Cell Death from Antibiotics Without the Involvement of Reactive Oxygen Species

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Science  08 Mar 2013:
Vol. 339, Issue 6124, pp. 1210-1213
DOI: 10.1126/science.1232751

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Antibiotic Mechanisms Revisited

Several recent studies have suggested that bactericidal antibiotics kill cells by a common mechanism involving reactive oxygen species (ROS). Two groups tested this hypothesis using diverse experiments, with both finding that quinolone, lactam, and aminoglycoside antibiotics had similar efficacy for killing in the presence or absence of oxygen (or nitrate). Liu et al. (p. 1210) saw no increase in hydrogen peroxide production in antibiotic-exposed cells and found no association between antibiotic exposure and the expected symptoms of oxidative damage, such as the breakdown of iron-sulfur clusters in enzymes or of hydroxyl radical injuries to DNA. Similarly, Keren et al. (p. 1213) found no correlation between the production of ROS, inferred from hydroxyphenyl fluorescein dye measurements, and bacterial survival, nor was there any significant protective effect engendered by thiourea. The results do not support a common mode of action for bactericidal antibiotics mediated by ROS.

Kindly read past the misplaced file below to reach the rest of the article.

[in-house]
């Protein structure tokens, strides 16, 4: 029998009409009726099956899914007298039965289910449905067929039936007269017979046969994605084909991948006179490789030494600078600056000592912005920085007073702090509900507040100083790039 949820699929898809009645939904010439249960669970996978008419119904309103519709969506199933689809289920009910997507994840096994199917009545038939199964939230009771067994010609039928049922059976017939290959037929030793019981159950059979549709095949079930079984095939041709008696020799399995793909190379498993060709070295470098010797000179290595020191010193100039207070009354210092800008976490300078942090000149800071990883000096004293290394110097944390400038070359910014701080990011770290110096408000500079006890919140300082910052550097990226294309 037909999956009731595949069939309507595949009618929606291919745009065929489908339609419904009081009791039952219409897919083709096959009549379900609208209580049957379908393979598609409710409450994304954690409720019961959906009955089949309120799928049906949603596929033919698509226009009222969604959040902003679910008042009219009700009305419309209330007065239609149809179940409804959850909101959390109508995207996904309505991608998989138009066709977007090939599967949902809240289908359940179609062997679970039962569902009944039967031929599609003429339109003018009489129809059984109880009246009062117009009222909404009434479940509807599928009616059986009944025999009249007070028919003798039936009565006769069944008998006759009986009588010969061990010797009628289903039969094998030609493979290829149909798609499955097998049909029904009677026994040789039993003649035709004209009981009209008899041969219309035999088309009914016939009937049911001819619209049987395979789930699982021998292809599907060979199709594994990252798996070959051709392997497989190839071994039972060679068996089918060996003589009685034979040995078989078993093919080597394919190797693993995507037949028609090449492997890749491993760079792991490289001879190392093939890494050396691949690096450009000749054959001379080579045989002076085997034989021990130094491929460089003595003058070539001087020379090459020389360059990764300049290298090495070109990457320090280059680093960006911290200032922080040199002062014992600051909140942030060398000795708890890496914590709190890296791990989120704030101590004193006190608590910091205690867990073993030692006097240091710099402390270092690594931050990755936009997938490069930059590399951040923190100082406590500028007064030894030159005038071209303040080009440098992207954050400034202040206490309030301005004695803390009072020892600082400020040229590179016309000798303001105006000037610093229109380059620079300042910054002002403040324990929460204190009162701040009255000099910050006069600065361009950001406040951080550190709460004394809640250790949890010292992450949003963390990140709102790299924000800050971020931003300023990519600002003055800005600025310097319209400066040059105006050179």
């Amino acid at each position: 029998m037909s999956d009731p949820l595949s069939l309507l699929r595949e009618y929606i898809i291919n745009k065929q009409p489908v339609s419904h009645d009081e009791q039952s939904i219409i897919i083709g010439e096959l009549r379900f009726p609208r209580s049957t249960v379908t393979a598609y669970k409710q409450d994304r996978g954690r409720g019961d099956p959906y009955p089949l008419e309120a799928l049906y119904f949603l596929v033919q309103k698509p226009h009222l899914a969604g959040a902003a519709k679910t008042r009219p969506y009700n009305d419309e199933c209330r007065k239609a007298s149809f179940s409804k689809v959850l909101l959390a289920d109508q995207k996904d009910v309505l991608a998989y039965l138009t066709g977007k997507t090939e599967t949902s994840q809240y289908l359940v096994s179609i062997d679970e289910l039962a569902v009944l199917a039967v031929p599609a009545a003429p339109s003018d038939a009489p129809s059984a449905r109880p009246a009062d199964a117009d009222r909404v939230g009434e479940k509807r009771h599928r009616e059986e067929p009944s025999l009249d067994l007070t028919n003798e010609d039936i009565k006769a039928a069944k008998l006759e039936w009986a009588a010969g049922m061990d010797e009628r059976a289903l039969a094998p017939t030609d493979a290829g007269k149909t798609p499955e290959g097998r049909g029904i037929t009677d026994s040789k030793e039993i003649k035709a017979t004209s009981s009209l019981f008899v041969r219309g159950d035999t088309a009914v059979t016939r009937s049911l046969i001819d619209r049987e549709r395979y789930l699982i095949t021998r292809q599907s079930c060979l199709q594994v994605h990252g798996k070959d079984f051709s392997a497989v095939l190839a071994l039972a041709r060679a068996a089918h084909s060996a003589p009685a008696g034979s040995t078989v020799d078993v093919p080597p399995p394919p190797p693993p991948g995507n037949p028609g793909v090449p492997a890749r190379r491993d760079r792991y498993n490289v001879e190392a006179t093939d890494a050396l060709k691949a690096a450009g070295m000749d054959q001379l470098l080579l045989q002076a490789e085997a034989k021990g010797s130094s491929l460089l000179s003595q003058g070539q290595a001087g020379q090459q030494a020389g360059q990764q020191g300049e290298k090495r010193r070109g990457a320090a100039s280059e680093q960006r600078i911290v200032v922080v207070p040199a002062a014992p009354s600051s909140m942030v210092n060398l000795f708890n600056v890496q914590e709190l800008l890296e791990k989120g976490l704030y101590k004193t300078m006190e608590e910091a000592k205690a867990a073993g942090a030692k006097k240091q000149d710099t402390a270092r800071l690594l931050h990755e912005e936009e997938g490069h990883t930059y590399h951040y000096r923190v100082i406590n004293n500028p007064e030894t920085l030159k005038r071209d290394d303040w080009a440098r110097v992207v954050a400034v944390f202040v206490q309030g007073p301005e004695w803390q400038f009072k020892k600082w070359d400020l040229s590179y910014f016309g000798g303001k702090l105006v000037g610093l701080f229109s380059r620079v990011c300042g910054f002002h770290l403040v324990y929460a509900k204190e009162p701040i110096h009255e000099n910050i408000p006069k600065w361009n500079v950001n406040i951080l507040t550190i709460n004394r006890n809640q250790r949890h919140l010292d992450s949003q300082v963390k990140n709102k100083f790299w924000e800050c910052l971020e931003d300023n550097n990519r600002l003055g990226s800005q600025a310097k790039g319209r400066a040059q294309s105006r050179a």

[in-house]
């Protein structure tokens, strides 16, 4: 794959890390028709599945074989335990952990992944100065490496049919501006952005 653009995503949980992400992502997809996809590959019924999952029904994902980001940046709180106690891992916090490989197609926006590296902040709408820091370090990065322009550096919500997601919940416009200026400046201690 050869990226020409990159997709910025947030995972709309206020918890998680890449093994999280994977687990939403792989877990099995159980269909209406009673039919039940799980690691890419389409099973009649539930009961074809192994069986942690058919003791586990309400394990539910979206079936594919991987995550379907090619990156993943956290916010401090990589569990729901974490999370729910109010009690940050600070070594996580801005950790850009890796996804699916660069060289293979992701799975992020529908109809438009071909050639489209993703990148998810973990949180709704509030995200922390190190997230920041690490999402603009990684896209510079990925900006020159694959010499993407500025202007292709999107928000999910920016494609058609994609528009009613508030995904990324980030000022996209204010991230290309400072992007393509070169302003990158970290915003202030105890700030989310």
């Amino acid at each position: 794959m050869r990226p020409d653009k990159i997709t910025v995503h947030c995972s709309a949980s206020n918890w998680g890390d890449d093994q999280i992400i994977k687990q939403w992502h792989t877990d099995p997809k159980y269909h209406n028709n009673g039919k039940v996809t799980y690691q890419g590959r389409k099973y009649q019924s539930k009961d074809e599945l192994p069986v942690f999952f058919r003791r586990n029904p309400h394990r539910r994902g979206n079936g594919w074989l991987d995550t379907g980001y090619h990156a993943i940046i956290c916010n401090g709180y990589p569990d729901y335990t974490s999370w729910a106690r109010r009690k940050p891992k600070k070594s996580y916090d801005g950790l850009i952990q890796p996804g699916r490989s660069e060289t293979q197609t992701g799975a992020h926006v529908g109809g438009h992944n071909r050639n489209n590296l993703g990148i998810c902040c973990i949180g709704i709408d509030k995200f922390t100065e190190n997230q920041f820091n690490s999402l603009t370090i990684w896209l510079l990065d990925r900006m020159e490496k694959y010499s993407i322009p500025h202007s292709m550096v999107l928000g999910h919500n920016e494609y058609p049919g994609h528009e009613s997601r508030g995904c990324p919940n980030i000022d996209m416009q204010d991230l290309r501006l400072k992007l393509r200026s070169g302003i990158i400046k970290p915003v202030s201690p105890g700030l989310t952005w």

Recent observations have suggested that classic antibiotics kill bacteria by stimulating the formation of reactive oxygen species (ROS). If true, this notion might guide new strategies to improve antibiotic efficacy. In this study, the model was directly tested. Contrary to the hypothesis, antibiotic treatment did not accelerate the formation of hydrogen peroxide in Escherichia coli and did not elevate intracellular free iron, an essential reactant for the production of lethal damage. Lethality persisted in the absence of oxygen, and DNA repair mutants were not hypersensitive, undermining the idea that toxicity arose from oxidative DNA lesions. We conclude that these antibiotic exposures did not produce ROS and that lethality more likely resulted from the direct inhibition of cell-wall assembly, protein synthesis, and DNA replication.

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